HC Deb 24 May 2004 vol 421 cc1295-7
7. John Mann (Bassetlaw) (Lab)

What discussions she has had on consumer and worker involvement in the future of the football industry. [174897]

The Minister for Sport and Tourism (Mr. Richard Caborn)

My right hon. Friend the Secretary of State and I have met representatives from a number of organisations involved in football to discuss a range of issues, including, in broad terms, the recommendations of the all-party group's report on English football and its finances and the Independent Football Commission's annual report 2003. We will release the outcome of those discussions when we respond to both reports.

John Mann

Having left Bradford City at the knacker's yard, Geoffrey Richmond is now advising his son and others who are currently selling off the assets of Leeds United football club, and doubtless intending again to pay themselves handsome consultancy fees in the process. We have also seen Leicester City failing to pay 90p in the pound on its tax liability, yet still affording to go to La Manga for a week last season. The next time a football club goes into administration, will the Government take action to ensure that the taxpayer gets proper value for money by taking a slice of the club and handing it over to the supporters, allowing them to have some ownership of their team?

Mr. Caborn

My hon. Friend makes his points with some passion. It was this Government who set up Supporters Direct, which has given sound information to many fans and seeks good governance for football. Many of us believe that football is very important for our communities, so we will continue to work with Supporters Direct. When a club goes into administration, that is dealt with by the authorities, and it is for them to act as they see fit.

Bob Russell (Colchester) (LD)

I thank the Minister for his response. Does he agree that another area of professional football that needs examining is the parasitic behaviour of agents? Whenever football transfers are carried out and salaries are creamed off, should not the sum taken out of the game and given to those parasites be made clear, so that supporters know exactly where the money is going?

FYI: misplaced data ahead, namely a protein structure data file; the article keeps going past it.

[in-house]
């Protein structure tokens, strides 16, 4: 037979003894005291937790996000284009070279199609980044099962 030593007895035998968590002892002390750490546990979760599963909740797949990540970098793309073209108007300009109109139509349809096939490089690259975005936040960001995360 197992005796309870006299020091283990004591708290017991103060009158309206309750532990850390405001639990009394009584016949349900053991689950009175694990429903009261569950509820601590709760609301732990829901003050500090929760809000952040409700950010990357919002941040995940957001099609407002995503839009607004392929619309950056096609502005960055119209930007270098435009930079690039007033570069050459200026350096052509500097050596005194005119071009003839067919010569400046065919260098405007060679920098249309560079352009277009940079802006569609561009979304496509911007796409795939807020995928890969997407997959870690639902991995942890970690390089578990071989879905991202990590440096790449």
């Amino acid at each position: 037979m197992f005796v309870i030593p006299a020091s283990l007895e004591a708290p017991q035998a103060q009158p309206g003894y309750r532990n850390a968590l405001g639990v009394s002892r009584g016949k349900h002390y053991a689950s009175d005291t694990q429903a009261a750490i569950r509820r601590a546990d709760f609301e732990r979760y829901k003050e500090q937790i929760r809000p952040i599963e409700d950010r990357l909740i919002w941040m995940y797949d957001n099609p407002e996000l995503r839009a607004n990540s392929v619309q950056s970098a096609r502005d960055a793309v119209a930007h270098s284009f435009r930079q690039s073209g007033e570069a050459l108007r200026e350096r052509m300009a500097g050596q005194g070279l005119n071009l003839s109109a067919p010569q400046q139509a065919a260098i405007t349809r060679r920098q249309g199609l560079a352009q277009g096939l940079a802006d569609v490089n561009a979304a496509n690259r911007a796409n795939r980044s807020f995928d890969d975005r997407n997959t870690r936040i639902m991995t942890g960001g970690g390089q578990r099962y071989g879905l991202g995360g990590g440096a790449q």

Mr. Caborn

The wake-up call for football was what happened with ITV Digital, and I believe that the nationwide league, with its chair, Mr. Brian Mawhinney—[HON. MEMBERS: "Sir Brian!"] Thank you for that correction. Sir Brian is looking into the whole question of corporate governance, and has brought forward a number of actions that would bring about better governance. I note that the premiership is also considering such questions. The two reports that I referred to earlier bring into focus many of the points that hon. Members have raised, and we shall respond to them in due course.

Ian Lucas (Wrexham) (Lab)

I am sure that the Minister is aware of the current difficulties of Wrexham football club, where the post of chairman is vacant—I mentioned that in case it might interest him. He probably will not be aware, however, that this very evening, consumers, workers and supporters who are concerned about the position of the club are meeting to found an organisation called Wrexham First, to ensure that the future of the club lies within its community rather than in the hands of property developers. What are the Government doing to embed such organisations and clubs in their communities, rather than in the hands of those who seek to exploit football clubs for property motives, and for their own commercial ends?

Mr. Caborn

As I have already said, we set up, or rather funded, the organisation Supporters Direct, and my very strong advice to Wrexham and those trying to rescue the club is to take counsel from Supporters Direct. I have no doubt that it will give them information that they will be able to work on to ensure that the club continues to play a major role in its community.

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